Scientists have demoed a new type of nano-memory capable of storing several times the amount of information as a high-end laptop on a single square inch.
A joint UCLA and California Institute of Technology (Caltech) team report in the journal Nature that they were able to create a working model of an "ultra-dense" 160 kilobit memory system using molecules of bi-stable roxatane laid out at the intersections of a nano-wire grid.
With 400 wires running in each direction, the clumps of molecules at these intersections were successfully switched between two different states, with voltages varied to allow addressing of each individual junction.
The density of this small device offers figures that will make the storage industry sit up and take notice. Today’s most promising technologies, including IBM’s Millipede, can fit in the region of 1 Terabit per square inch, many times the capacity of the leading magnetic and holographic designs.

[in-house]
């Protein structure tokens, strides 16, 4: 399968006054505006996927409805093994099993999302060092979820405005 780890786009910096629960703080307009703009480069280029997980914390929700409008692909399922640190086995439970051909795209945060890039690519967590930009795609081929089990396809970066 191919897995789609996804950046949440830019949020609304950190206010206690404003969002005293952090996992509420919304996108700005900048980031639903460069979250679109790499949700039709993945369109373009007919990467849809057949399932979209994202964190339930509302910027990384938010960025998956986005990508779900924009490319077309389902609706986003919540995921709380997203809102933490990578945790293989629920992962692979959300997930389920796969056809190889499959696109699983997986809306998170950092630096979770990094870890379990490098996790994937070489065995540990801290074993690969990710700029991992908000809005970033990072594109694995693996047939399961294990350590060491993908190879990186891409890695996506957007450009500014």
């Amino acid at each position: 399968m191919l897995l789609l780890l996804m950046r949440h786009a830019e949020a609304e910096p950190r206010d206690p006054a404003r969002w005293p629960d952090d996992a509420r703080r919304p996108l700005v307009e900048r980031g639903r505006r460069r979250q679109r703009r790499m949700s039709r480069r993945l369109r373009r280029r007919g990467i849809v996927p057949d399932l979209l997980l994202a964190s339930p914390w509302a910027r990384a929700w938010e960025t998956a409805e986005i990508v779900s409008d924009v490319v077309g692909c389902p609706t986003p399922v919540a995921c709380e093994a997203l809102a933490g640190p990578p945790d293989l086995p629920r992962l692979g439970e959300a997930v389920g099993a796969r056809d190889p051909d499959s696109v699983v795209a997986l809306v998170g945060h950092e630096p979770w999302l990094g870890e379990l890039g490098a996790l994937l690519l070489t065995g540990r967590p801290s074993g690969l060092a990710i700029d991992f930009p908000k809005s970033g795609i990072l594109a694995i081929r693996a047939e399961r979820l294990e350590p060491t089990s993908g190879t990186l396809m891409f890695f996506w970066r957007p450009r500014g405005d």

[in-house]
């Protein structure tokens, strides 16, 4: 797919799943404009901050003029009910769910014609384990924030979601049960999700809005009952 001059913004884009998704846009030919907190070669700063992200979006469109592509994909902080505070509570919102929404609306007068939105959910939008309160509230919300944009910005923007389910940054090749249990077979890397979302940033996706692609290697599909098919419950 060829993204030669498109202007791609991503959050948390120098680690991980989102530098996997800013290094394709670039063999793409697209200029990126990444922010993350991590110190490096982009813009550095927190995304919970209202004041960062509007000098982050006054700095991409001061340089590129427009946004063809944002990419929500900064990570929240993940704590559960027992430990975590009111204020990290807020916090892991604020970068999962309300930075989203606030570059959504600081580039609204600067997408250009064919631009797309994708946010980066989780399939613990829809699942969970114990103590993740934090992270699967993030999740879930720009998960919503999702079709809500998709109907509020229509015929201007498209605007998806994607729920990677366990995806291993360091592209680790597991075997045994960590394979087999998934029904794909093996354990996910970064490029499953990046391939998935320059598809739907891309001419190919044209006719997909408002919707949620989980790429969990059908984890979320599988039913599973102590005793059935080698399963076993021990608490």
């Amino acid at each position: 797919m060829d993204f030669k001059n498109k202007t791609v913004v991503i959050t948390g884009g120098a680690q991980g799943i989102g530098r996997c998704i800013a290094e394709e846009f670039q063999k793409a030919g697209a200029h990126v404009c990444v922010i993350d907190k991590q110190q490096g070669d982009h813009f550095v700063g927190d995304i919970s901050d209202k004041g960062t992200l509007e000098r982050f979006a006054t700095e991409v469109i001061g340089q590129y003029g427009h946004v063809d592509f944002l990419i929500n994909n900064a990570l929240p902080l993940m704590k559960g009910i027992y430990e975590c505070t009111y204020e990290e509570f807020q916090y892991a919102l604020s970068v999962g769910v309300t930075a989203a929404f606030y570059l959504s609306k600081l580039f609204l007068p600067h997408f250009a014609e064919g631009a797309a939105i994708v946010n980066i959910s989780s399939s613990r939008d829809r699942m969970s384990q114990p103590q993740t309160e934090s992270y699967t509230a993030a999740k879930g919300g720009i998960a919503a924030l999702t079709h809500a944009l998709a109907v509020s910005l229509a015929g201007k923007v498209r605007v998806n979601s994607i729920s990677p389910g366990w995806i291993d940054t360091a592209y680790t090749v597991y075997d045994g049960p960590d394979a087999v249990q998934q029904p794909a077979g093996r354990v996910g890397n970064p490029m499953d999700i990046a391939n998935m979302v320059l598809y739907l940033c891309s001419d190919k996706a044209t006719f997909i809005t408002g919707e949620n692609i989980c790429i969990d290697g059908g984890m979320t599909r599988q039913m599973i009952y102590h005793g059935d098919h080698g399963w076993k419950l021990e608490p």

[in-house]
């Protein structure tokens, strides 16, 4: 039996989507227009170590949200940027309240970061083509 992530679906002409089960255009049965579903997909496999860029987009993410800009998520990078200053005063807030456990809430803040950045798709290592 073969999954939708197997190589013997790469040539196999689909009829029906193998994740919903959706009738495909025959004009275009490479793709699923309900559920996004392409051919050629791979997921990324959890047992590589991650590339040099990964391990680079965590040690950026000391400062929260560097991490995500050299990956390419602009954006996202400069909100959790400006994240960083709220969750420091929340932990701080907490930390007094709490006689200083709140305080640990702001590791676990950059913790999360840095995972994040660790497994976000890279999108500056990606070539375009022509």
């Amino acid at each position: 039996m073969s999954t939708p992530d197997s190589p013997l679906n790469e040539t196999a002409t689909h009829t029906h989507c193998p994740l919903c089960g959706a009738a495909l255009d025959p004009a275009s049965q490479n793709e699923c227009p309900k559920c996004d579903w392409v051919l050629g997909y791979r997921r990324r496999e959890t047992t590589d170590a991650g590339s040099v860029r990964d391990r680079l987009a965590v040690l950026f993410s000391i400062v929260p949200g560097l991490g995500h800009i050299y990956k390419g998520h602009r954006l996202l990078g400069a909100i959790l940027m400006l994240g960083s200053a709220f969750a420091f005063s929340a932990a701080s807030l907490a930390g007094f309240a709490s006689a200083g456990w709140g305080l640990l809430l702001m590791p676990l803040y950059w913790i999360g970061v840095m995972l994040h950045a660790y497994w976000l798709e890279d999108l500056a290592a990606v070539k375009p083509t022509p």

The UCLA/Caltech design was able to cram a reported 100,000,000,000 bits per square centimetre, equivalent to 650 Gigabits per square inch, approaching that of the IBM project’s most optimistic figures and also many times that of leading-edge magnetic designs.
Where the Caltech design will score, however, is that it is a proof-of-concept research design using a technology that promises much higher densities for the future. "For this commercial dream to be realised, many fundamental challenges of nano-fabrication must be solved first," said the UCLA’s "maestro of molecules" Sir James F. Stoddart, who coincidentally received his knighthood from Queen Elizabeth II last month.
"The use of bi-stable molecules as the unit of information storage promises scalability to this density and beyond. However, there remain many questions as to how these memory devices will work over a prolonged period of time. This research is an initial step toward answering some of those questions,” he said.
In proving the viability of a nano-scale technology, the advance is to have proved that it can be scaled into a working computing device, at least in the lab. The technology put the possibilities of memory technology into an area it had been expected to reach only by 2020, said Stoddart.
The first beneficiaries of the technology will most likely be the ones that have funded so many computing advances - the US military. The team’s nano-memory work is funded by the Defense Advanced Research Projects Agency (DARPA).